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James Gordon Bennett (1795–1872) was the founder and editor of the New York Herald, the city's most popular penny paper for much of the 19th century. Born in Scotland, Bennett moved first to Halifax in 1819, and then to Boston and Charleston before settling in New York. He worked on several newspapers before launching the New York Herald in 1835.
Bennett modeled the Herald after the New York Sun, which had published its first paper in 1833. Both papers sold for only a penny, depended on street-corner sales by newsboys rather than subscriptions, and covered stories that the established papers had deemed inappropriate. The Herald provided extensive coverage of the more sensational, entertaining, and sometimes sordid side of urban life, focusing particular attention on crime, scandal, sports, and political corruption.
Bennett's wildly popular paper was imitated throughout America. He also introduced structural innovations at the Herald that were equally influential among American newspapers. He assigned his reporters to specific beats, he opened the first American press bureau in Europe, and he was among the first editors to make extensive use of the telegraph to convey news information.
Joseph Pulitzer (1847–1911) was the owner and editor of the New York World and the benefactor of the Pulitzer Prize.
Born in Hungary, he gained passage to America in 1864 by enlisting with a Union Army recruiter in Hamburg, Germany. After the Civil War, he worked on a German-language paper in St. Louis, became a United States citizen, passed the Missouri state bar, and won a seat in the Missouri state legislature. In 1878, he purchased the St. Louis Dispatch for $2,500. By 1883, he was netting more than $80,000 a year from the paper.
In 1883, Pulitzer acquired the New York World from Jay Gould. Formerly a religious penny paper, the World under Pulitzer grew into one of the city's most profitable secular penny papers. In 1896, he engaged in a fierce circulation battle with William Randolph Hearst's New York Journal. The Spanish-American War provided Pulitzer and Hearst with the material for sensational headlines—both publishers printed distorted, exaggerated stories aimed at attracting new readers. The two editors were subsequently criticized for engaging in "yellow journalism."
After the war, Pulitzer tried to rebuild his paper's reputation as a serous source of news. He lost the circulation battle with Hearst, but by the time of Pulitzer's death, the World was more respected as a serious newspaper. In his will, Pulitzer bequeathed funds for the founding of a graduate school of journalism at Columbia University and the creation of a set of annual awards in journalism and literature subsequently named the Pulitzer Prize.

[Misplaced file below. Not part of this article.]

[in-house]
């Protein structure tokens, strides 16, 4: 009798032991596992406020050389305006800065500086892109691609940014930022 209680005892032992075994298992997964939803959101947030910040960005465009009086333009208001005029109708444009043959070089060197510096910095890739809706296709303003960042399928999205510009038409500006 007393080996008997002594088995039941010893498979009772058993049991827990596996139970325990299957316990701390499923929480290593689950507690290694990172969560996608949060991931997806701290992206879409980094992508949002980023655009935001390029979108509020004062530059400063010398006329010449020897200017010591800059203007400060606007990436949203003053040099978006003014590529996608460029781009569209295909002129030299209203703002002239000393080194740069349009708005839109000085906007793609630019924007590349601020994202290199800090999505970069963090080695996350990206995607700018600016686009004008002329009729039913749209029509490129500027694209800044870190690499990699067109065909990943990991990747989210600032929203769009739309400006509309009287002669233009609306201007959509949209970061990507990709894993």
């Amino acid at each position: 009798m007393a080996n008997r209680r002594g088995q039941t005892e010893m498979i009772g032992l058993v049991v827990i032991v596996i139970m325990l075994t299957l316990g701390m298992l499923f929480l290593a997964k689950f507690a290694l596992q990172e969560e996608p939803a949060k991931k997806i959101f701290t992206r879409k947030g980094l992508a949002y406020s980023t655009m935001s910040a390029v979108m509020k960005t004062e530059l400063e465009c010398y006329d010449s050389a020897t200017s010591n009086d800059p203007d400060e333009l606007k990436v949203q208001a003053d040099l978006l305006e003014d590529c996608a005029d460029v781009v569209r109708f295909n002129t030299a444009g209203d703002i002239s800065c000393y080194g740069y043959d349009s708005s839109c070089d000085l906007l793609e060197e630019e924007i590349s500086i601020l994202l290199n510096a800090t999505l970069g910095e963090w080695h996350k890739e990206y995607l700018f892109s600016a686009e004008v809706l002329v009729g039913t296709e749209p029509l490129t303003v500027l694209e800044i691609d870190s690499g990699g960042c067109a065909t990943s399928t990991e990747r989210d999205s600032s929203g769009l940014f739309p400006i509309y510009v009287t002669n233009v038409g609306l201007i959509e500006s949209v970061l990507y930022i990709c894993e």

William Randolph Hearst (1863–1951) was the owner and editor of the San Francisco Examiner and the New York Journal, and the architect of one of America's largest newspaper chains.
He was the son of George Hearst, a mining tycoon who made his fortune in California, Nevada, Montana, and South Dakota. William Randolph Hearst attended Harvard but was expelled before graduating. At the age of 24, his father named him editor of the Examiner, launching his newspaper career. In 1895, William Randolph acquired the New York Morning Journal and transformed it into a more successful penny paper as the New York Journal.
Hearst modeled his papers after the successful New York penny papers of James Gordon Bennett and Joseph Pulitzer. Sensational coverage of scandal, crime, and political corruption contributed to large circulations in both San Francisco and New York. But Hearst also used his father's massive fortune to recruit talented reporters and innovative graphic artists. In 1898, his exaggerated coverage of the Spanish-American War provoked criticism and charges of "yellow journalism."
Building on his success in San Francisco and New York, Hearst began to acquire more newspapers after the turn of the century. By 1930, he'd built a chain of 28 newspapers including papers in Los Angles, Chicago, Detroit, Washington, D.C., Atlanta, Boston, New York, and Seattle. While he benefited from continuing access to his father's wealth, Hearst applied the principles of consolidation emerging within the business community to improve production efficiencies within his newspaper empire.
Rupert Murdoch (1931–) is one of the most powerful media tycoons of the late-20th and early-21st centuries. He maintains vast holdings across the media spectrum—including television, radio, newspapers, movies, book publishing, magazines, and the internet. Born in Australia, Murdoch studied at Oxford and acquired his first newspaper, the Adelaide News, at the age of 22, after the death of his father. His major American media holdings include The Wall Street Journal, Fox News, and the New York Post.
Murdoch has drawn upon the great media entrepreneurs of the past in building his empire. Like James Gordon Bennett, he's made the sensational coverage of crime, sex, and scandal a central part of his publishing and broadcast formula. Like William Randolph Hearst, he's achieved new production efficiencies through the construction of huge media conglomerates. And like both Bennett and Hearst, he's approached the changing media landscape, including the expansion of the internet, as an arena of opportunity.
His English tabloid, The Sun, maintains one of the most successful internet news sites in the United Kingdom. In 2005, Murdoch's News Corp. also purchased MySpace, which was at the time the largest social-networking website in the United States (though now, not so much). His 2007 purchase of The Wall Street Journal, one of the most tradition-bound newspapers in the United States, sparked a ton of conversation over the paper's loss of independence, the thought of a foreigner owning the paper, and the right-wing tilt it could potentially take.